Overall, McKeehen has cashed for $1.174 million in online MTT’s during his career. However, he hasn’t made an online cash since April 2011.
In 2020, he won an online bracelet on WSOP.com under a new alias, “fanofdapoker”. He took down the $3,200 NLHE High Roller event for $352,985.
→ Scandals ←
Criticism of his poker coaching gig
Joe McKeehen is not the most popular figure in poker.
This became apparent in November 2017, when Chip Leader Coaching announced on Twitter that their customers would be able to buy poker lessons from the 2015 WSOP Main Event champion. The responses were most uncomplimentary about McKeehen.
— Chip Leader Coaching (@ChipLDR) November 9, 2017
A common insult thrown his way is that he “looks like he smells bad” or “looks like he needs a shower”. It seems some people find it disrespectful the way McKeehen presents himself at highly publicized poker events. The frizzy hair, scruffy beard and sports gear aren’t appealing to some people.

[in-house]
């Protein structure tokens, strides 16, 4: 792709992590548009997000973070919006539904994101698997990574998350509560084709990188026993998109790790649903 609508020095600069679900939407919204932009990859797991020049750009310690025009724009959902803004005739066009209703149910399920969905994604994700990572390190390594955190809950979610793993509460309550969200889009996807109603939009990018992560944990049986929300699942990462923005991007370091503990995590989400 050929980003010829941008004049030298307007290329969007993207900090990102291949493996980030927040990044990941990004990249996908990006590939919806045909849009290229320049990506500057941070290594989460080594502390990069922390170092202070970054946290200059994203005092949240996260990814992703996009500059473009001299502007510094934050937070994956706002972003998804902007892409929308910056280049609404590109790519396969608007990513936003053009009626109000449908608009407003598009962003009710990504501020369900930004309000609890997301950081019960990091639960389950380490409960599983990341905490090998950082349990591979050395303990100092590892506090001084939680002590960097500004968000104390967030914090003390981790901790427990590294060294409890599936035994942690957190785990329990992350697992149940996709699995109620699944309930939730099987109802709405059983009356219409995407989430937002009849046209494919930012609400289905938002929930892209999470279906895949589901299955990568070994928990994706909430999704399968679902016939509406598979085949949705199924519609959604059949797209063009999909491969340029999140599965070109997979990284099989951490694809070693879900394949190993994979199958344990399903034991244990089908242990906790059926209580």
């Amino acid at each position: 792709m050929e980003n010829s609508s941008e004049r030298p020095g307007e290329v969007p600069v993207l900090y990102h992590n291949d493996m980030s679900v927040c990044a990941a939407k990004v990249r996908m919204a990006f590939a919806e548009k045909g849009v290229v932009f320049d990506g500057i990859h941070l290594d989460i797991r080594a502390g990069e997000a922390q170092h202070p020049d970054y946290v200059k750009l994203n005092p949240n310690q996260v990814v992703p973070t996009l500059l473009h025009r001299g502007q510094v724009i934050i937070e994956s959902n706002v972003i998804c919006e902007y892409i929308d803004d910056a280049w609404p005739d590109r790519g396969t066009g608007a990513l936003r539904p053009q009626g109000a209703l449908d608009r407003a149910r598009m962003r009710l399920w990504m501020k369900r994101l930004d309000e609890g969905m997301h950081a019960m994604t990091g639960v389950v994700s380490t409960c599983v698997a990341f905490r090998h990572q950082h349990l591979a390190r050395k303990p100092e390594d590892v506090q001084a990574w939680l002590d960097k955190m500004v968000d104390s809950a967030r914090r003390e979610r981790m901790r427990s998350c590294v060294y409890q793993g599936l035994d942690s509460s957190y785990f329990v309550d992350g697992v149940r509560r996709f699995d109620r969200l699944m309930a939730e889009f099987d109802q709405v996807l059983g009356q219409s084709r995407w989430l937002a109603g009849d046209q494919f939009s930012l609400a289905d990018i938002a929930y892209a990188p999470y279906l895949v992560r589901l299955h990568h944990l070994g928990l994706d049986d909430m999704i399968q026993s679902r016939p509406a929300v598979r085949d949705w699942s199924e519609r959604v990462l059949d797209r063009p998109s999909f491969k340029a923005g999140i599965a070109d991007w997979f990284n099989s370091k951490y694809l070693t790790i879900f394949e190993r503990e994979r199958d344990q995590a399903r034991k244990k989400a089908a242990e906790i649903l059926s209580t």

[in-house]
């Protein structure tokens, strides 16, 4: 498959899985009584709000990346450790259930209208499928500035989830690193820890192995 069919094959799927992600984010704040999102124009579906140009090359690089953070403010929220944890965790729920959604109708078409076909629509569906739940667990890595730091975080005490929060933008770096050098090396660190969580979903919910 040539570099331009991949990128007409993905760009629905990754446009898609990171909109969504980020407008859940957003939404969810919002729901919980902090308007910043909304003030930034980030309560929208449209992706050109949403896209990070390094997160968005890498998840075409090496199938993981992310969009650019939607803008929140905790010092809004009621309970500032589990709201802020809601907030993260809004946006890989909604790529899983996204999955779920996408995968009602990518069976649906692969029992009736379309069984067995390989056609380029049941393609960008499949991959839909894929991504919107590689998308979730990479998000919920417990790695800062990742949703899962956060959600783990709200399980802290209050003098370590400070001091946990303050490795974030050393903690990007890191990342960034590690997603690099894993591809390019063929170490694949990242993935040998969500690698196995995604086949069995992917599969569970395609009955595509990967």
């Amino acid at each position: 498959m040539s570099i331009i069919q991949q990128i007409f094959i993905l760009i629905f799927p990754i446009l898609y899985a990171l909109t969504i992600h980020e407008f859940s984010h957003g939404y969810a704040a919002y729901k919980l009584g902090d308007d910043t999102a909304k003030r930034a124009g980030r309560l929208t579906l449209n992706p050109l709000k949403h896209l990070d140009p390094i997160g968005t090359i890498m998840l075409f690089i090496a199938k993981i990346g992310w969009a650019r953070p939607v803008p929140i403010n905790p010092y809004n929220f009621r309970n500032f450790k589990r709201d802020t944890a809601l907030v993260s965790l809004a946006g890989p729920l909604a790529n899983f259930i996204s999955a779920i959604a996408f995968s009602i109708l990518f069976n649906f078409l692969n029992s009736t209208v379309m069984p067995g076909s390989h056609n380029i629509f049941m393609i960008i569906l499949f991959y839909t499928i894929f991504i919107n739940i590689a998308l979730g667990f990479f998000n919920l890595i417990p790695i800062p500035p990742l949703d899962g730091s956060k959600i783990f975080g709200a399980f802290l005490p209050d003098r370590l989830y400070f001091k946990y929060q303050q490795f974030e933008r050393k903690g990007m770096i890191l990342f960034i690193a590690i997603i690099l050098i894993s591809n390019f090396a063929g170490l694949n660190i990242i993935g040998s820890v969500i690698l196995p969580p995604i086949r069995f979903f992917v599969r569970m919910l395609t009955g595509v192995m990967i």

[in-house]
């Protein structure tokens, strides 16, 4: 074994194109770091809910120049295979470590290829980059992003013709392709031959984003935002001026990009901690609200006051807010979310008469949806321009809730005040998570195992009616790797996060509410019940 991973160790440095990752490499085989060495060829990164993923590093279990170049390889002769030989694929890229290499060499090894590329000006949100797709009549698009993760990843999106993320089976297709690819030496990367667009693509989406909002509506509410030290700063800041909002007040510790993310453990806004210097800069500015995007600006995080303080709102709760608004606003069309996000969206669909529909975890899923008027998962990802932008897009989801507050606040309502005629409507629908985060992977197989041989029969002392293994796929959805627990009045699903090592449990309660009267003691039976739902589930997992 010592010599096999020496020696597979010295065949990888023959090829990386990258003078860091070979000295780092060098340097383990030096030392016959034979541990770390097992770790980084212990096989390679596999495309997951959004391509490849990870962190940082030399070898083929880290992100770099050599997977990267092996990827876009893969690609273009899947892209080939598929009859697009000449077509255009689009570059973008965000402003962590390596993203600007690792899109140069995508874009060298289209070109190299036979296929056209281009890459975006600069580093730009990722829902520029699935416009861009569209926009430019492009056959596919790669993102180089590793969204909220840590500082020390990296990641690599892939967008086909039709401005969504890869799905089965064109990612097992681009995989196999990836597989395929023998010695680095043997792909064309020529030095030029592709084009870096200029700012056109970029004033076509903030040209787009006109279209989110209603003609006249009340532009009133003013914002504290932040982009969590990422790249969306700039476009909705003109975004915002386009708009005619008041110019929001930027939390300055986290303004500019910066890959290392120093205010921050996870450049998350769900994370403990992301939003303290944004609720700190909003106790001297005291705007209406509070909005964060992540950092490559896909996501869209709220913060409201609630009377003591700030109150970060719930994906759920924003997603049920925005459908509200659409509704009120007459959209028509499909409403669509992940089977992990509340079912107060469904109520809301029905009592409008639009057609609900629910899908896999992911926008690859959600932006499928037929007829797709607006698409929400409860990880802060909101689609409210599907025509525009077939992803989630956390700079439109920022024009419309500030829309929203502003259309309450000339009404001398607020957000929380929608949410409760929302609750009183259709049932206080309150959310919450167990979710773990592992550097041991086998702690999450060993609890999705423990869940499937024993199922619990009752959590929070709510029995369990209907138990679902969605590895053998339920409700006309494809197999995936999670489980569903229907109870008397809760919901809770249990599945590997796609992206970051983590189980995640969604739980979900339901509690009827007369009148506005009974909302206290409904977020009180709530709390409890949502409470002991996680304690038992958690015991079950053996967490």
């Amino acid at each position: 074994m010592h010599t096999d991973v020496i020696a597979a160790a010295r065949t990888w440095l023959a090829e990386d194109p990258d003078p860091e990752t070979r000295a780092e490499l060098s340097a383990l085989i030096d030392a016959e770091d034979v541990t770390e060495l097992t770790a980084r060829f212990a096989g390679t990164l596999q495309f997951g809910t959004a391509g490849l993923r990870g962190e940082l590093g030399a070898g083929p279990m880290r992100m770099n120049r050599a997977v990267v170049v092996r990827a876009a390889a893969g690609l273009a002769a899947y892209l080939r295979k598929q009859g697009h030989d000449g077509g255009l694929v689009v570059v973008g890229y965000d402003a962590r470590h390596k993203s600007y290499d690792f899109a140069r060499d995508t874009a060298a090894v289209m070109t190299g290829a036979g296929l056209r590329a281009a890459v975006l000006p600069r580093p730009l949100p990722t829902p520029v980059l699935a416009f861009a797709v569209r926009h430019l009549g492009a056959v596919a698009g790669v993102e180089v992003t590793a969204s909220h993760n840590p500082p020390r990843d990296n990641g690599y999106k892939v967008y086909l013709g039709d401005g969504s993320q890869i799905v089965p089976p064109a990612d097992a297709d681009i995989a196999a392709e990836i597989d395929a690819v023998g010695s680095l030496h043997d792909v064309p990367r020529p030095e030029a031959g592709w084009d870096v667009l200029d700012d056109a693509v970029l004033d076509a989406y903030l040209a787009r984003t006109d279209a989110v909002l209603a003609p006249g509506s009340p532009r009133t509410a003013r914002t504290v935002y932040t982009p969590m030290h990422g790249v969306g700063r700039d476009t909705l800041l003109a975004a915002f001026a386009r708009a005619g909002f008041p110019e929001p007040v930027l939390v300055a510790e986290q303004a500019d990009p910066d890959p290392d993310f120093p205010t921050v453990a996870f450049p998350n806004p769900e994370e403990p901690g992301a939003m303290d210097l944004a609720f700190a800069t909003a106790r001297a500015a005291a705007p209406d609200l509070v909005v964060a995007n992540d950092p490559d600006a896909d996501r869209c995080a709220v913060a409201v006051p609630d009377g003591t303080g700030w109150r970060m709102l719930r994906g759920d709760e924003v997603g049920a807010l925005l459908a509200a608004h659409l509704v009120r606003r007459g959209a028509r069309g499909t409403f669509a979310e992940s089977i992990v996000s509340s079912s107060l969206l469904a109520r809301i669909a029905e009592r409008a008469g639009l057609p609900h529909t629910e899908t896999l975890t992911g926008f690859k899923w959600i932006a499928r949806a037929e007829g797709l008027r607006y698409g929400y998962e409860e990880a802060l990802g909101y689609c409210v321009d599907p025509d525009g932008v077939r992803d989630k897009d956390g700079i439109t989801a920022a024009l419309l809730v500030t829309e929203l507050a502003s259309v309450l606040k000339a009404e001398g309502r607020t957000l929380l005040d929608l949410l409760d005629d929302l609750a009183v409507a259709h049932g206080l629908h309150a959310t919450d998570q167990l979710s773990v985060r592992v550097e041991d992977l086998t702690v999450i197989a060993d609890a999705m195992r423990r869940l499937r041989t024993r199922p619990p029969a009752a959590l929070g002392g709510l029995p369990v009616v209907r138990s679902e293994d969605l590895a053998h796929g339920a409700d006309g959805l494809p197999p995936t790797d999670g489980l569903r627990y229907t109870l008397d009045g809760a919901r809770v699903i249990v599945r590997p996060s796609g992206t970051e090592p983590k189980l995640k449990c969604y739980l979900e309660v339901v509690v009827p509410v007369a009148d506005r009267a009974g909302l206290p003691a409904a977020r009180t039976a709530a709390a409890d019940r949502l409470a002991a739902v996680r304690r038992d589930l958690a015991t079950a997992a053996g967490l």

Another criticism he tends to get is that he didn’t deserve his Main Event title. Some label him a “luckbox”. They feel he was running extremely good in the tournament and isn’t actually that good of a poker player. However, while it is undeniable that McKeehen ran very good during his ME victory, he also didn’t make any major blunders and played solid throughout the event.
Also, he’s not the only player to get the “luckbox” treatment – these critiques from people on the internet may just be coming from the jealousy of online trolls.